We noticed cockroaches in our room right away, but it was dirty, damp, and we were in Southeast Asia. It wasn’t really a surprise, especially since there was an open drain in the bathroom where they were surely finding their way in. In a cloud of cold medicine, deliriously trying to sleep in the unrelenting heat (and only able to do so sitting up), I remember looking down and seeing cockroaches crawling on my naked body. This wasn’t some sort of The Craft hallucination, there really were cockroaches on my naked body. So fed up and so sick, I didn’t care. Watching one cockroach scuttle up my arm, I just punched it off and tried to go back to sleep. Yeah, that’s right. I punched a cockroach.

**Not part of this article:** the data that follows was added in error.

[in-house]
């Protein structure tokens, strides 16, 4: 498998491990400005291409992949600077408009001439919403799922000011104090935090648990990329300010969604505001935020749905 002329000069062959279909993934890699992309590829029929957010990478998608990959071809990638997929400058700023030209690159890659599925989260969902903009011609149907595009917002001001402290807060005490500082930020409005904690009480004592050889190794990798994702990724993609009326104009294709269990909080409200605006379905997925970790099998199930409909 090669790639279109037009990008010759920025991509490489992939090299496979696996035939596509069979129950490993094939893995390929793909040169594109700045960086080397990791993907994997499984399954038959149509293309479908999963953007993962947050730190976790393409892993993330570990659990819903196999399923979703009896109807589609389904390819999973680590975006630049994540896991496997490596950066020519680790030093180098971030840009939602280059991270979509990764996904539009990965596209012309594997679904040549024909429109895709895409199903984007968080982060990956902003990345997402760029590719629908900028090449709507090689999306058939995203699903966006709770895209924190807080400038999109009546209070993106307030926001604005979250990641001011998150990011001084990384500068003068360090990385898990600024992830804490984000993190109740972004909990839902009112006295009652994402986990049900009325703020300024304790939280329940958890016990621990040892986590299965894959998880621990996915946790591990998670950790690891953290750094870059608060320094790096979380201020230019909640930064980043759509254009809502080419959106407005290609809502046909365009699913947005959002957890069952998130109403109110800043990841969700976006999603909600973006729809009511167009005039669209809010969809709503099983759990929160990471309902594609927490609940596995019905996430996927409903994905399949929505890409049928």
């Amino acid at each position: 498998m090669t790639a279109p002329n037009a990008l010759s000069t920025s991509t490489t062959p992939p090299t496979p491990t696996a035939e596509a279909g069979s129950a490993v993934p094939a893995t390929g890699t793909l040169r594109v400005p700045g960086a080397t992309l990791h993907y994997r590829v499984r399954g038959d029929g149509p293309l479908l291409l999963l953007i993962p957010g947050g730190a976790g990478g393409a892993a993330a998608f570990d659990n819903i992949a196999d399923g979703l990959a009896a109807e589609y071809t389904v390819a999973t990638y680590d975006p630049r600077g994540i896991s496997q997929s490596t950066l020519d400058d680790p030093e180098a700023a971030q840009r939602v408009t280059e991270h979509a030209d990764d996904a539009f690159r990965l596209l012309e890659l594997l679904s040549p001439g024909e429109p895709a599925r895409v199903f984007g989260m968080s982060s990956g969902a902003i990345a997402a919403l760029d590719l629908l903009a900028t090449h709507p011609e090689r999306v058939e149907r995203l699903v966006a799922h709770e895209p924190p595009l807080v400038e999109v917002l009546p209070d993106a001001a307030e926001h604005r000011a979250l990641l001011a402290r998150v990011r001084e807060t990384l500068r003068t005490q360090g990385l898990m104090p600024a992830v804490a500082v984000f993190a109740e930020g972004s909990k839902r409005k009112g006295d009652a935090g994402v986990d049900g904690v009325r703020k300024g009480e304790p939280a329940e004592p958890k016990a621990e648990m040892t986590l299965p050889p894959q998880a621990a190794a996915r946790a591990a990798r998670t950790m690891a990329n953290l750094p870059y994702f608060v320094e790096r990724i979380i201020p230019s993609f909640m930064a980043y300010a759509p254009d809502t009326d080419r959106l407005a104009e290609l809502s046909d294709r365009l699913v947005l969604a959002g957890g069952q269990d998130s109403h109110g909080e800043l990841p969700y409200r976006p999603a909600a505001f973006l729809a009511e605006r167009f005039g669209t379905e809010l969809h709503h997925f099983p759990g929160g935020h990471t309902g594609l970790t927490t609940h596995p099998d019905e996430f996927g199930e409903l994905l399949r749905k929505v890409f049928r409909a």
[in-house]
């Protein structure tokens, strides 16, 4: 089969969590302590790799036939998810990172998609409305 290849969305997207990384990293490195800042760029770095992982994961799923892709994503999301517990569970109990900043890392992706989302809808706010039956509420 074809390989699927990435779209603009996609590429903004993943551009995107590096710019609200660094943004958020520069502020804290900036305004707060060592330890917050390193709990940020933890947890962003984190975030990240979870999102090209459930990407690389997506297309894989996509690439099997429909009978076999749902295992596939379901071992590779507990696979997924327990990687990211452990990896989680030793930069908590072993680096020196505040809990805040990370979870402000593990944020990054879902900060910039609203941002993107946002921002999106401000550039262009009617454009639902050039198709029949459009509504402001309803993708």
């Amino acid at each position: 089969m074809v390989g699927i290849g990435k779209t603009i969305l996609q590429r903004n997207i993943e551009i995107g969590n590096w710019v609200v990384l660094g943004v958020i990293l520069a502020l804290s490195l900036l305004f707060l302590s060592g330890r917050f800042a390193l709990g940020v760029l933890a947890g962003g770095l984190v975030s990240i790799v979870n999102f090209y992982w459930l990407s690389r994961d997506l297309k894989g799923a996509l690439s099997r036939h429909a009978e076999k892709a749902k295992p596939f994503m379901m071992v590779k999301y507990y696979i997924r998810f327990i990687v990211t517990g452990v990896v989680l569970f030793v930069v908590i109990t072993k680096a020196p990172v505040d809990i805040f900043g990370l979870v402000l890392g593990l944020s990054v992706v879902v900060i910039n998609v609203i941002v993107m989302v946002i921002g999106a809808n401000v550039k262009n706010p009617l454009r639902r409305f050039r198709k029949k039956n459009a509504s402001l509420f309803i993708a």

The following night, we had to get ready for the Full Moon Party. Knowing we’d be covered in paint and sand and alcohol and God knows what else, we wanted a quick shower first. Kerri went into the bathroom and declared that it was full of cockroaches. At the same moment, the power went out. And what happens when the lights go out? All the bugs come out to play. The bathroom was infested.
“I AM SO SICK OF THIS SHIT!” I screamed. I then did what any rational, mildly-drugged person on her wit’s end would do: I donned my head torch, put shoes on both of my hands, and went in for battle. And yes, I was naked (I was about to take a shower, and she’s my friend. Trust me, she’s seen worse). I can only imagine how ridiculous I looked.
Kerri says she can just remember hearing a stream of profanity coming from behind the closed door, followed by large bangs. All told, I have no idea how many cockroaches I killed, but by the time the lights came back on we were at least able to shower.